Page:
The Science Behind Satellite-Based Air Quality Monitoring
By Ben Moose, Gasp Spring Intern
In my last blog post, I provided an overview of the concept, methods, advantages, and disadvantages of remote atmospheric monitoring. In this post, I will describe, in more detail, the techniques satellites use to detect air quality – how instruments can measure the concentration of gases and pollutants remotely. I will focus specifically on the TROPOMI device to illustrate the capabilities and recent advancements in the field, as it is one of the newest and most effective devices for air quality measurements.
How does TROPOMI measure pollutants?
As noted in my last post, TROPOMI allows beams of light reflected off of the atmosphere to enter the device. Instruments in the device then determine the wavelength of the measured light using wavelength detectors. As different gases in the atmosphere absorb light at different wavelengths, TROPOMI can determine the concentration of different gases in the atmosphere by comparing the wavelengths of reflected light to sunlight. For example, ozone absorbs light energy at wavelengths of approximately 500 – 700 nanometers. TROPOMI compares a sample of light directly from the sun to a sample of light reflected through the atmosphere, and the difference in light energy at wavelengths of 500 – 700 nanometers illustrates the concentration of ozone in the atmosphere. This process is called spectrometry, and the instrument used in TROPOMI is a multispectral imaging spectrometer, as it can detect a variety of wavelengths of light across different spectrums.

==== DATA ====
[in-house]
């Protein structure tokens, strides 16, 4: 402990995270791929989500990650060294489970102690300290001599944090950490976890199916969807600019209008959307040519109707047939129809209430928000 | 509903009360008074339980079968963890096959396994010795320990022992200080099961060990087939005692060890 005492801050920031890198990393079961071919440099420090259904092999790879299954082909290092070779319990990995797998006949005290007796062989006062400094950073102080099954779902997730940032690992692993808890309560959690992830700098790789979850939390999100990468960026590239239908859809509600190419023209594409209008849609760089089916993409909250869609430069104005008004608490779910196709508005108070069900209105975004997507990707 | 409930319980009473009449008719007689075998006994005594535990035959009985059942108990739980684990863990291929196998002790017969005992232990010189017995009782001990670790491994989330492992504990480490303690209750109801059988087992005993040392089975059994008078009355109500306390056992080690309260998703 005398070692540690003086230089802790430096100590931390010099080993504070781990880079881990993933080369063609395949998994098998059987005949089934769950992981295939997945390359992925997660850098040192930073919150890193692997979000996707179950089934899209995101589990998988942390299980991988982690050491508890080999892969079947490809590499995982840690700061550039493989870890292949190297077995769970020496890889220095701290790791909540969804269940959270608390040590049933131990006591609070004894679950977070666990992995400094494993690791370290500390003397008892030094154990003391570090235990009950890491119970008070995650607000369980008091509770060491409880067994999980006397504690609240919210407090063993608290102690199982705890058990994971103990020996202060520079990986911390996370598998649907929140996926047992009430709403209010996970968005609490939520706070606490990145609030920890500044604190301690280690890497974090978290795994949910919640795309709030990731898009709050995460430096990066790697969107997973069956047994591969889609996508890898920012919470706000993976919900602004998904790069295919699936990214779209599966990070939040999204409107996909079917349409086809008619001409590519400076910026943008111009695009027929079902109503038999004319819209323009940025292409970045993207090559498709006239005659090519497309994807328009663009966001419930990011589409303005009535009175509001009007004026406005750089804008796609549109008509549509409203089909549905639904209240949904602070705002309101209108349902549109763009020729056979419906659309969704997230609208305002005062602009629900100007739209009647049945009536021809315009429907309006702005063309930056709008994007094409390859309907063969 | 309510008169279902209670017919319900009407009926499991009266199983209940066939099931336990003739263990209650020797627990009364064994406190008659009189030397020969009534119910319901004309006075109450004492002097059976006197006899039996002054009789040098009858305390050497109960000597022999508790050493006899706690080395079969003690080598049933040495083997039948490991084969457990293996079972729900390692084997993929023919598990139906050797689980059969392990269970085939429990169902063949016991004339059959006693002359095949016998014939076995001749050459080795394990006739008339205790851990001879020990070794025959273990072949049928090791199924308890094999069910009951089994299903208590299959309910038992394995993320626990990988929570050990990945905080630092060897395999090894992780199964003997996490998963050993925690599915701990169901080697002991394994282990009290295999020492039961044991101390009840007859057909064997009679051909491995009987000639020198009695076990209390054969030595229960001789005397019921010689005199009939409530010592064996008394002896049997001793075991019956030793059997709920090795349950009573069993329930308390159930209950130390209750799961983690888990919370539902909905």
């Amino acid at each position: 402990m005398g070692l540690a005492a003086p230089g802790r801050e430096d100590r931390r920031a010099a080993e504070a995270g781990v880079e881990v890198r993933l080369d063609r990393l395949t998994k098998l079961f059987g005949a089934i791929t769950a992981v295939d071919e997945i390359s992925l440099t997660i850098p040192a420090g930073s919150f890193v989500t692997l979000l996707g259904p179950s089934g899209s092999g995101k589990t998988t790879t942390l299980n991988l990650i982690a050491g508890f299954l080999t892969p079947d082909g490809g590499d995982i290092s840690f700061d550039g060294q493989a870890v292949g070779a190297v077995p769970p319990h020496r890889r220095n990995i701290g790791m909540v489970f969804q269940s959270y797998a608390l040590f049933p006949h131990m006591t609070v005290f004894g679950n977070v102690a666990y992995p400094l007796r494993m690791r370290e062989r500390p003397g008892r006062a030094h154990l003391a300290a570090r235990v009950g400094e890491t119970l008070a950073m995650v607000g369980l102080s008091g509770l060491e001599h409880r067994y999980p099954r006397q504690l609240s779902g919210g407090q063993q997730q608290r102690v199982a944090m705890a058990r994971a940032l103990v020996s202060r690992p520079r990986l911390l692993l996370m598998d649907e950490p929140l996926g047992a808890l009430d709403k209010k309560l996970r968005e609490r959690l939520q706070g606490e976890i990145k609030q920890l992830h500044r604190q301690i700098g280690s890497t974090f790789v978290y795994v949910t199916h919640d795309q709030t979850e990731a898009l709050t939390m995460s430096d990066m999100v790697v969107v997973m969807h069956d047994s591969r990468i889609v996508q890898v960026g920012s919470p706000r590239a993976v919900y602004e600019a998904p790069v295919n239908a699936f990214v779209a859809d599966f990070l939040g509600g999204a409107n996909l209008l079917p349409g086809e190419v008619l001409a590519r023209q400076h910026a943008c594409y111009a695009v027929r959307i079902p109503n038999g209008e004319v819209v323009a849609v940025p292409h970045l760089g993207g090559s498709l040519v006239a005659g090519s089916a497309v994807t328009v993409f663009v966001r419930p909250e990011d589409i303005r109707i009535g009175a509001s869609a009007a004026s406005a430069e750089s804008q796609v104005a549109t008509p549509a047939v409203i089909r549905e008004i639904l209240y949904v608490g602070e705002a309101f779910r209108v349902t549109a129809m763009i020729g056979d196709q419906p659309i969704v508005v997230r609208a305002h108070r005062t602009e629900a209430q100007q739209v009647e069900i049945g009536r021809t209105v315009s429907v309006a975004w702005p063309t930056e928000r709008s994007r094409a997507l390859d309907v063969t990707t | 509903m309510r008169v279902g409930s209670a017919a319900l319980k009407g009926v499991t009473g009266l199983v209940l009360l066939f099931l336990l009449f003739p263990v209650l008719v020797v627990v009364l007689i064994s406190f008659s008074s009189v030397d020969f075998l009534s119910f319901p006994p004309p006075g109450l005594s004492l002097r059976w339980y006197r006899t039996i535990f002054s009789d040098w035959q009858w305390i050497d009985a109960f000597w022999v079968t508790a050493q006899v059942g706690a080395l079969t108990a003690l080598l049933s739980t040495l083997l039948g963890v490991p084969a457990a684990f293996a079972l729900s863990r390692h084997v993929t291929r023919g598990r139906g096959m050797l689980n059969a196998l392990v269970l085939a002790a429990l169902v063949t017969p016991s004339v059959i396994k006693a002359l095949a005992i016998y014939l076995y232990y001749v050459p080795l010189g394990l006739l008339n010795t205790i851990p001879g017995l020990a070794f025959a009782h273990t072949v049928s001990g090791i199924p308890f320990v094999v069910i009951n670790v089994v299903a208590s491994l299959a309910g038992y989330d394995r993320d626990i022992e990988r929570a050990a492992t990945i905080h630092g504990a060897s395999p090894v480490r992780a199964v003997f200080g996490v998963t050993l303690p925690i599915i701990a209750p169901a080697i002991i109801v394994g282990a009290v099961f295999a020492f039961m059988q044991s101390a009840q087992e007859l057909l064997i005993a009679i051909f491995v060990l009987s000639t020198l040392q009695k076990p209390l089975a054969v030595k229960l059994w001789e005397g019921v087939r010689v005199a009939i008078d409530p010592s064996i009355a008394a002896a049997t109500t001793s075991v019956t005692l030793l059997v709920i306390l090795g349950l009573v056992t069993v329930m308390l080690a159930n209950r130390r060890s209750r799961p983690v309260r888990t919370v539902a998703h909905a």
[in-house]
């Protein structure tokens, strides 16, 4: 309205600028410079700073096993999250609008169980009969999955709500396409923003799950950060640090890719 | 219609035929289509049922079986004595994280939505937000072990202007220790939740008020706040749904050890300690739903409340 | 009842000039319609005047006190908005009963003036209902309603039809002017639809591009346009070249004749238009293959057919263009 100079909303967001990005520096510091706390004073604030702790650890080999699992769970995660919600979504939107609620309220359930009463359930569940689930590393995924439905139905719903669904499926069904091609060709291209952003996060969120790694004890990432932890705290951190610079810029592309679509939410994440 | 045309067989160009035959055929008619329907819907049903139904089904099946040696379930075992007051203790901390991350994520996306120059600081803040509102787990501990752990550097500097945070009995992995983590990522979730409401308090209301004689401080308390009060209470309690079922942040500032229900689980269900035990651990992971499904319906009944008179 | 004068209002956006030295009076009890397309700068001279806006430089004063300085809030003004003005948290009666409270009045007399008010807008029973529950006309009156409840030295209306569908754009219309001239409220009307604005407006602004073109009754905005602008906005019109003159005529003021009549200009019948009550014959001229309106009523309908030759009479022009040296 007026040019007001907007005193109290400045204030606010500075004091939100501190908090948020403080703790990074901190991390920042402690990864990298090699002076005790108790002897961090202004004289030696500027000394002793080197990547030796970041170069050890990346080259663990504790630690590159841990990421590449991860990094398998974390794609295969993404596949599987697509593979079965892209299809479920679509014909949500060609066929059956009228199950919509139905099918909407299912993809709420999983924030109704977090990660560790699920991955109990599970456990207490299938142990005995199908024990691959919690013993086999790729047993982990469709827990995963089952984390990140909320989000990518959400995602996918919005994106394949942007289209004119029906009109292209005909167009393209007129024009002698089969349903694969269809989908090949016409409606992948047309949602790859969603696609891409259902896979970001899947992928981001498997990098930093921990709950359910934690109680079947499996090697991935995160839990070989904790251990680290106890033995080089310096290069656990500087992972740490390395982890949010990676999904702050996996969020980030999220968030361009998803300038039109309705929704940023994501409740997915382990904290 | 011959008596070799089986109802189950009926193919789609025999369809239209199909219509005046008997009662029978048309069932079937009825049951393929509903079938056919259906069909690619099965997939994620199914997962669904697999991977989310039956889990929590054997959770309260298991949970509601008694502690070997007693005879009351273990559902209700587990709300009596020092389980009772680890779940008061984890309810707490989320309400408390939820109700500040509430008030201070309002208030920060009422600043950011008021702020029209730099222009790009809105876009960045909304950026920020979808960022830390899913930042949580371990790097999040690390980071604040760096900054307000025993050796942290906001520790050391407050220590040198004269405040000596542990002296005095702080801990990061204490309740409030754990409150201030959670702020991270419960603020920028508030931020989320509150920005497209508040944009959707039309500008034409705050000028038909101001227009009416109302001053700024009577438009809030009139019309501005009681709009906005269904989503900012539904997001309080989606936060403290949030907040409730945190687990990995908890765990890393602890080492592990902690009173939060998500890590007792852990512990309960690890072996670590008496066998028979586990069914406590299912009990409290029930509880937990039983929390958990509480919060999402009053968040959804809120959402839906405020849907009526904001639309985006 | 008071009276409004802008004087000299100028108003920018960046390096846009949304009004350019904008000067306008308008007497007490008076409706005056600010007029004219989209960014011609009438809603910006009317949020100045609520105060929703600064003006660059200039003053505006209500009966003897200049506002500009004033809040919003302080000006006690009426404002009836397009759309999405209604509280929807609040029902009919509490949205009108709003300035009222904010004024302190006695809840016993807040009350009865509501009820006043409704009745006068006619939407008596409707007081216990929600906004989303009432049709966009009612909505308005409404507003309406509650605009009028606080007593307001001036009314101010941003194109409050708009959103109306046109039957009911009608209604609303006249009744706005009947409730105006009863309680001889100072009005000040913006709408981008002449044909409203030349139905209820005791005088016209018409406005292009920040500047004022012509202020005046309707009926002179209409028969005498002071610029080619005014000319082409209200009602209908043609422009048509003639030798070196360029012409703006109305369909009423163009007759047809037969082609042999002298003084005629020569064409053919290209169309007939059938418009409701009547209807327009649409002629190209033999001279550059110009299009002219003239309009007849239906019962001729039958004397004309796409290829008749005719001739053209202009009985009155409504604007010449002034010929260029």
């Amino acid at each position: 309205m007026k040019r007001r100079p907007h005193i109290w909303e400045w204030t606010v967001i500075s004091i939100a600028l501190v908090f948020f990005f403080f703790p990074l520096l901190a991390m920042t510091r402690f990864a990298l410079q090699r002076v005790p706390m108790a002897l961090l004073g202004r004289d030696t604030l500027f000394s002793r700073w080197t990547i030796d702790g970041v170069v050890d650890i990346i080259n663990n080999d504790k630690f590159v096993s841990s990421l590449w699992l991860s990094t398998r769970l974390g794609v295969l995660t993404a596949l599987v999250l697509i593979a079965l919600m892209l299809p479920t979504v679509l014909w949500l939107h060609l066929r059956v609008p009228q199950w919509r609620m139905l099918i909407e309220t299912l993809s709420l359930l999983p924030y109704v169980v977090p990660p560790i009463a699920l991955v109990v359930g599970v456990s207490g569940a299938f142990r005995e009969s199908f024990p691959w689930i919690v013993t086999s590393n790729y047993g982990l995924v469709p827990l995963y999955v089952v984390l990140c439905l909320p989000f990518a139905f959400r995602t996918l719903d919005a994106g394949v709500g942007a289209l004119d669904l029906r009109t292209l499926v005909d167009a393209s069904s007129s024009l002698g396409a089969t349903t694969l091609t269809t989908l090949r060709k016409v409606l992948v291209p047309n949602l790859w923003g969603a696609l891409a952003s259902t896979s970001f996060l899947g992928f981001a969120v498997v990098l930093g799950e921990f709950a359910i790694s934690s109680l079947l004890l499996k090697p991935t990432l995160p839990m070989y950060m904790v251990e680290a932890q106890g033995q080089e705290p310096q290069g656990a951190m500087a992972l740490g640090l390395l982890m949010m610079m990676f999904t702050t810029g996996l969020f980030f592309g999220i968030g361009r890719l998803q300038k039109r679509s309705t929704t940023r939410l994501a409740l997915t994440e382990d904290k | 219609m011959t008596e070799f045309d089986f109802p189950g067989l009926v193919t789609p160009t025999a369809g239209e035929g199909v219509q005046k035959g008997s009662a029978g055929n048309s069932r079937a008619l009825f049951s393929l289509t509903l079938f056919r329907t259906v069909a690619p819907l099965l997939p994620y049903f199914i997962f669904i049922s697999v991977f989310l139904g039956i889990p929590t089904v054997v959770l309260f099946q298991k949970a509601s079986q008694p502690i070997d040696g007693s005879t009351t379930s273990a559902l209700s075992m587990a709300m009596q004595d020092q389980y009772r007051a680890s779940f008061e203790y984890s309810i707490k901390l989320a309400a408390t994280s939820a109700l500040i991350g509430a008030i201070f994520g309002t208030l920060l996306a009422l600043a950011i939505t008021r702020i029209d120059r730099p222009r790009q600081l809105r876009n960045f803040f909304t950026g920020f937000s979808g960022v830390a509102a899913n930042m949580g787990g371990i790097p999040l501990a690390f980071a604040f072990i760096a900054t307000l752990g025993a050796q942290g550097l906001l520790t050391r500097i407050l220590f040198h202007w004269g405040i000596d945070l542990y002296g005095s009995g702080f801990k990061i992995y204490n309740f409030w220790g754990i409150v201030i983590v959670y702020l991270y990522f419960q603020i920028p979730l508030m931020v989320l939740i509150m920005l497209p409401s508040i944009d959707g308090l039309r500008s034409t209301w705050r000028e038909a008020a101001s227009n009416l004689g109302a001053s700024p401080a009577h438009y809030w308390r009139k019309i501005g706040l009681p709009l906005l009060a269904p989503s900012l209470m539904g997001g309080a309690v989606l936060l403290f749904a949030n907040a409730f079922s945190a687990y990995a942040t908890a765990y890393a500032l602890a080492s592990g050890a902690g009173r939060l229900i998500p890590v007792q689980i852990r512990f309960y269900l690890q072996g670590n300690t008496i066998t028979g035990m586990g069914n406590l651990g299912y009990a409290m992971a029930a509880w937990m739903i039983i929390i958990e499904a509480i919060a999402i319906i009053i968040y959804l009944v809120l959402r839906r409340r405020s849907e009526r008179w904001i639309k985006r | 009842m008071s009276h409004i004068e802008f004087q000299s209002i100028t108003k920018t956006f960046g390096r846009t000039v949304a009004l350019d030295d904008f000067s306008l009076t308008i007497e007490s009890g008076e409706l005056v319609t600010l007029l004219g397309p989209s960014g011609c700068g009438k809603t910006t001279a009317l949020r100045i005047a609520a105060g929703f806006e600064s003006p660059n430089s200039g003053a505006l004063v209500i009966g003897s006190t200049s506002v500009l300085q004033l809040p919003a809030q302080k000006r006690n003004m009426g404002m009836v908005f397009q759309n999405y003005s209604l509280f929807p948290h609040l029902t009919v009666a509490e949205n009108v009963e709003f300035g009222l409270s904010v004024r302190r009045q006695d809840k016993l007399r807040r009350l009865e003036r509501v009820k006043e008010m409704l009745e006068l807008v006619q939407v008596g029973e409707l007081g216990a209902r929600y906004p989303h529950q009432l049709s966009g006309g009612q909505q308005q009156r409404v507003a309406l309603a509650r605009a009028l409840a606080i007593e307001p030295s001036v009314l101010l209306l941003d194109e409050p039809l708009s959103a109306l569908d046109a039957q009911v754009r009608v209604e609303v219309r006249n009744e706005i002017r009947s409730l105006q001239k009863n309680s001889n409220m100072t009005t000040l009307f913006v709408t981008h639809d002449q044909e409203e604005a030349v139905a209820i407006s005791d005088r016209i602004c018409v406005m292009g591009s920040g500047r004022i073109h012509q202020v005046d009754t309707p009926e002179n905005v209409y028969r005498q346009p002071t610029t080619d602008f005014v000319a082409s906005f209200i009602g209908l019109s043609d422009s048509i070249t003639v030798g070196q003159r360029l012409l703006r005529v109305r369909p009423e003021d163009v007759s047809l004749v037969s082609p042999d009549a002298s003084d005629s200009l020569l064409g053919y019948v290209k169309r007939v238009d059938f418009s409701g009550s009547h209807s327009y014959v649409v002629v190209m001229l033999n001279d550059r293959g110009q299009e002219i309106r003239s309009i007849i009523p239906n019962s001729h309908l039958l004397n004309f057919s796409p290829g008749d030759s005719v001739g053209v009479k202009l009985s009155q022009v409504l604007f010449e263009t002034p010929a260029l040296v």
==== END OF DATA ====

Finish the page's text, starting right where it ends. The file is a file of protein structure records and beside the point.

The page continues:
Why is TROPOMI so useful compared to other satellites?
Range of measurement: TROPOMI, unlike other satellites used to detect air quality, can measure wavelengths in multiple different spectrums. Specifically, the device can detect wavelengths in the ultraviolet, visible, near-infrared, and short-wave infrared spectrums. TROPOMI’s access to a variety of different wavelengths allows it to simultaneously detect multiple gases that absorb different wavelengths of light, allowing the device to measure a wide range of pollutants and indicators of air quality that other devices cannot measure. The image on the right illustrates TROPOMI’s measurement capabilities.
The bands of wavelengths at which different gases or pollutants absorb light energy are visualized with white bands on the chart, and the measurement abilities of different satellites are included at the top and bottom of the image. As shown in the chart, TROPOMI can detect substances in the atmosphere that absorb light at wavelengths of approximately 250-500 nm, 700-800 nm, and in a narrow band above 2000 nm.
Accuracy and resolution: As the above visualization of the satellite ranges illustrates, other devices such as SCIAMACHY and GOME have very large ranges of wavelength detection, allowing these satellites to measure more indicators than TROPOMI. However, the main factor setting these devices apart is the resolution. While TROPOMI can measure pollutants and gases at a 7.0 km x 3 km resolution for most scans, SCIAMACHY’s resolution, for example, is about 200 km x 30 km. This huge difference in resolution allows the newer TROPOMI device to more accurately measure air quality with local measurements, despite its lack of ability to measure some air quality indicators. The visualization below illustrates the resolution of the four satellites included in the above chart, centered around the Amsterdam area.
Useful additional resources
This World Meteorological Organization site provides information about the different measurement capabilities of the TROPOMI device, as well as other satellite devices. It includes a list of different air quality and atmospheric indicators (gases, pollutants) and the satellite’s effectiveness at measuring each one, along with the measurement method.
This page of the Delft University of Technology’s website outlines the benefits of TROPOMI when compared to other satellites, and is the source of the images used in this post.